Jun 9, 2006, 09:16 AM
Or perhaps they will introduce a "Mac" and a "MacPro", with the "Mac" being a Conroe mimi-tower and the "MacPro" being a Woodcrest beast. :eek: ;) :cool:


Interesting idea. I wonder if the "Mac" could then fit in a smaller case design...

~Shard~
Jun 9, 2006, 09:16 AM
As for the design, I am very happy with how it is now. I don't own a Power Mac G5, but I really do love its current design. If they do redesign it and it looks even better, then I'm all for that too. :)

Yeah, I don't see anything really wrong with the current design, other than the fact that the towers are fairly large, and there is a lot of unused space in it. I'm all for avoiding clutter and being minimal, but only to a degree.

Plus, Apple hasn't redesigned any of their machines for the Intel transition, so I see no need to now. But you never know - Apple is always full of surprises!

Grimace
Jun 9, 2006, 09:23 AM
Remember when Steve announced the move to Intel? He was on an Intel Powermac. Lower chip power consumption and more than a year (maybe more!) to play around with new enclosures -- I can definitely see a redesign.

I really hope that both DVI ports are dual-link. The $3000 pro machine shouldn't need to have another video card added (or a more expensive card substituted) for pro users. I'm thinking dual 30" displays for photo/design pros.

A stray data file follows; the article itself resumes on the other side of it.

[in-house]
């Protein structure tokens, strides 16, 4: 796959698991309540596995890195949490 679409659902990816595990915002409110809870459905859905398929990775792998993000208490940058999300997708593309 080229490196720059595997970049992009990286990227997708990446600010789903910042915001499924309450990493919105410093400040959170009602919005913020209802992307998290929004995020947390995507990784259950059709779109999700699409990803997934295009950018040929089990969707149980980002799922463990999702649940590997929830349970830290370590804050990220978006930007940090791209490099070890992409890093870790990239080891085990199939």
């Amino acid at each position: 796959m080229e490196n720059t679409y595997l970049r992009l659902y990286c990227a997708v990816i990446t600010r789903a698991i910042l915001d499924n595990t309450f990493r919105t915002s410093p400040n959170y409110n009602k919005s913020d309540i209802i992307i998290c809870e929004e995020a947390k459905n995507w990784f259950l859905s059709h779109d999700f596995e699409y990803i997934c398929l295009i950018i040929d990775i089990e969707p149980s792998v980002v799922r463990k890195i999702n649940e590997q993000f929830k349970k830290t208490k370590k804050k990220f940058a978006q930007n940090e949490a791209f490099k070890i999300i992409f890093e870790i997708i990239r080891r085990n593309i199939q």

AidenShaw
Jun 9, 2006, 09:24 AM
Or perhaps they will introduce a "Mac" and a "MacPro", with the "Mac" being a Conroe mimi-tower and the "MacPro" being a Woodcrest beast. :eek: ;) :cool:
That sounds like a great idea, but Apple will never do it.


;)

jelloshotsrule
Jun 9, 2006, 09:27 AM
i can see them doing single chip, dual core conroes for the bottom and middle tiers of the line, with the quad core going for the top end. and then maybe a year down the road all of them will be quad (similar to how everything eventually went dual a few years ago).... i'd like to see a case redesign for some of the practical reasons (only 2 internal hdds, no dual optical, just wasted space in general), but also just because it's always interesting to see a new case/design.

looking forward to it.

Peace
Jun 9, 2006, 09:29 AM
The key to the new Mac Pro is the size of the motherboard being the same as the G5..
Knowing how Intel boards are designed I'd say we're in for quit a machine.

~Shard~
Jun 9, 2006, 09:31 AM
Apple is trying ot boast that the passage to Intel chips gives their computers a large adavance in speed, but with the Quad Core PowerMac, being as fast as it is, it's going to be extremely hard for Apple to produce something that on ALL apps is at least 1.5x faster than the current generation.